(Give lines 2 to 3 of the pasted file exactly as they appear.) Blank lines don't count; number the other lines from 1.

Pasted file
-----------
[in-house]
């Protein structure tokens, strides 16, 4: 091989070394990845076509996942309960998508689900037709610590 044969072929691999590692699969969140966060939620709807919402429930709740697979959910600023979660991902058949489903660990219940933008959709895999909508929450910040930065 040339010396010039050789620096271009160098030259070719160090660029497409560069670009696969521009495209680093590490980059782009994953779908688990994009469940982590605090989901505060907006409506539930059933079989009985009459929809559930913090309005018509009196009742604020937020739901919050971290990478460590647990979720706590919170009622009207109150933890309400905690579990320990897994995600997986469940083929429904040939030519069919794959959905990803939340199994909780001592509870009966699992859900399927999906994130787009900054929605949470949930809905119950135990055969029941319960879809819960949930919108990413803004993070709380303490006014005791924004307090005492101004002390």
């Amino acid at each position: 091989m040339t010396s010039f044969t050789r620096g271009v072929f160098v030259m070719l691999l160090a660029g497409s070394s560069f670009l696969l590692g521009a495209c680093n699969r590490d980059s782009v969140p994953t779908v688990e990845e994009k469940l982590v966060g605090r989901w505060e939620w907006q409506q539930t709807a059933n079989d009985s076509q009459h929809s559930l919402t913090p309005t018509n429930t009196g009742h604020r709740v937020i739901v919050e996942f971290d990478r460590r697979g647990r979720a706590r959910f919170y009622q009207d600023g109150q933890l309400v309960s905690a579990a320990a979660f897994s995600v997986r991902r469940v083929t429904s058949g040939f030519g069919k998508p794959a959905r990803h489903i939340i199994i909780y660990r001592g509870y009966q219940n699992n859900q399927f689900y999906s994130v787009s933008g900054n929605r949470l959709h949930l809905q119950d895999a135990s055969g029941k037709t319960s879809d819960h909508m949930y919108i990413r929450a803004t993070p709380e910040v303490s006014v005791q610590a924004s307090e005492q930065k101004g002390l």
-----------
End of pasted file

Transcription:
């Protein structure tokens, strides 16, 4: 091989070394990845076509996942309960998508689900037709610590 044969072929691999590692699969969140966060939620709807919402429930709740697979959910600023979660991902058949489903660990219940933008959709895999909508929450910040930065 040339010396010039050789620096271009160098030259070719160090660029497409560069670009696969521009495209680093590490980059782009994953779908688990994009469940982590605090989901505060907006409506539930059933079989009985009459929809559930913090309005018509009196009742604020937020739901919050971290990478460590647990979720706590919170009622009207109150933890309400905690579990320990897994995600997986469940083929429904040939030519069919794959959905990803939340199994909780001592509870009966699992859900399927999906994130787009900054929605949470949930809905119950135990055969029941319960879809819960949930919108990413803004993070709380303490006014005791924004307090005492101004002390």
């Amino acid at each position: 091989m040339t010396s010039f044969t050789r620096g271009v072929f160098v030259m070719l691999l160090a660029g497409s070394s560069f670009l696969l590692g521009a495209c680093n699969r590490d980059s782009v969140p994953t779908v688990e990845e994009k469940l982590v966060g605090r989901w505060e939620w907006q409506q539930t709807a059933n079989d009985s076509q009459h929809s559930l919402t913090p309005t018509n429930t009196g009742h604020r709740v937020i739901v919050e996942f971290d990478r460590r697979g647990r979720a706590r959910f919170y009622q009207d600023g109150q933890l309400v309960s905690a579990a320990a979660f897994s995600v997986r991902r469940v083929t429904s058949g040939f030519g069919k998508p794959a959905r990803h489903i939340i199994i909780y660990r001592g509870y009966q219940n699992n859900q399927f689900y999906s994130v787009s933008g900054n929605r949470l959709h949930l809905q119950d895999a135990s055969g029941k037709t319960s879809d819960h909508m949930y919108i990413r929450a803004t993070p709380e910040v303490s006014v005791q610590a924004s307090e005492q930065k101004g002390l």